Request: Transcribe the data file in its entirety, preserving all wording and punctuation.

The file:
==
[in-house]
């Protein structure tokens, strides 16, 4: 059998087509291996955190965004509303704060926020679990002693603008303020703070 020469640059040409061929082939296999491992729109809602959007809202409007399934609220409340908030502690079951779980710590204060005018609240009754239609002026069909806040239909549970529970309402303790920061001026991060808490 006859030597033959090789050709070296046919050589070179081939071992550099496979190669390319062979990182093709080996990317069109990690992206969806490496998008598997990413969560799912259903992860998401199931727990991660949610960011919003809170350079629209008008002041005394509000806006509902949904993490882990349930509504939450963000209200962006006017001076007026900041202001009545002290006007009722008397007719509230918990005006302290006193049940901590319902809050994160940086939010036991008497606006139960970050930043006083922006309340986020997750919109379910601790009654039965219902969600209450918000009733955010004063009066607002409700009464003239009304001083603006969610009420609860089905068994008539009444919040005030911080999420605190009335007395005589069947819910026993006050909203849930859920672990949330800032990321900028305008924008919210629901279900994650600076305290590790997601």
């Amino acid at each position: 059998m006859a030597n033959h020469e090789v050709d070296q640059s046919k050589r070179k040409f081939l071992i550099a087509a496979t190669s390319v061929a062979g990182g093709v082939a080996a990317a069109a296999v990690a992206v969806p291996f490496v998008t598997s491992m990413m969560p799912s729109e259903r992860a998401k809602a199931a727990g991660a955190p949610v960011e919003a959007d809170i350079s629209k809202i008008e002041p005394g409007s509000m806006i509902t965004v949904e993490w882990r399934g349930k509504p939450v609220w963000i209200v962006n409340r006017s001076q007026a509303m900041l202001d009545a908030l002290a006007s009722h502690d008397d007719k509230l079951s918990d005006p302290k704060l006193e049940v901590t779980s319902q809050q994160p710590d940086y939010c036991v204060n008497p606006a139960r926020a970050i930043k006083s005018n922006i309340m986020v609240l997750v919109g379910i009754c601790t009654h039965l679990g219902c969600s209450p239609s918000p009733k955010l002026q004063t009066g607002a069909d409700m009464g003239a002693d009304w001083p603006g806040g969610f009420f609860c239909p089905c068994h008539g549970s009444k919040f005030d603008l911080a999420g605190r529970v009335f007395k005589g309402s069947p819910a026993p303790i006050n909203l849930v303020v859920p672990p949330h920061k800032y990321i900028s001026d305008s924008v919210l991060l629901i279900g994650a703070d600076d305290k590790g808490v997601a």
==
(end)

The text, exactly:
[in-house]
């Protein structure tokens, strides 16, 4: 059998087509291996955190965004509303704060926020679990002693603008303020703070 020469640059040409061929082939296999491992729109809602959007809202409007399934609220409340908030502690079951779980710590204060005018609240009754239609002026069909806040239909549970529970309402303790920061001026991060808490 006859030597033959090789050709070296046919050589070179081939071992550099496979190669390319062979990182093709080996990317069109990690992206969806490496998008598997990413969560799912259903992860998401199931727990991660949610960011919003809170350079629209008008002041005394509000806006509902949904993490882990349930509504939450963000209200962006006017001076007026900041202001009545002290006007009722008397007719509230918990005006302290006193049940901590319902809050994160940086939010036991008497606006139960970050930043006083922006309340986020997750919109379910601790009654039965219902969600209450918000009733955010004063009066607002409700009464003239009304001083603006969610009420609860089905068994008539009444919040005030911080999420605190009335007395005589069947819910026993006050909203849930859920672990949330800032990321900028305008924008919210629901279900994650600076305290590790997601």
């Amino acid at each position: 059998m006859a030597n033959h020469e090789v050709d070296q640059s046919k050589r070179k040409f081939l071992i550099a087509a496979t190669s390319v061929a062979g990182g093709v082939a080996a990317a069109a296999v990690a992206v969806p291996f490496v998008t598997s491992m990413m969560p799912s729109e259903r992860a998401k809602a199931a727990g991660a955190p949610v960011e919003a959007d809170i350079s629209k809202i008008e002041p005394g409007s509000m806006i509902t965004v949904e993490w882990r399934g349930k509504p939450v609220w963000i209200v962006n409340r006017s001076q007026a509303m900041l202001d009545a908030l002290a006007s009722h502690d008397d007719k509230l079951s918990d005006p302290k704060l006193e049940v901590t779980s319902q809050q994160p710590d940086y939010c036991v204060n008497p606006a139960r926020a970050i930043k006083s005018n922006i309340m986020v609240l997750v919109g379910i009754c601790t009654h039965l679990g219902c969600s209450p239609s918000p009733k955010l002026q004063t009066g607002a069909d409700m009464g003239a002693d009304w001083p603006g806040g969610f009420f609860c239909p089905c068994h008539g549970s009444k919040f005030d603008l911080a999420g605190r529970v009335f007395k005589g309402s069947p819910a026993p303790i006050n909203l849930v303020v859920p672990p949330h920061k800032y990321i900028s001026d305008s924008v919210l991060l629901i279900g994650a703070d600076d305290k590790g808490v997601a």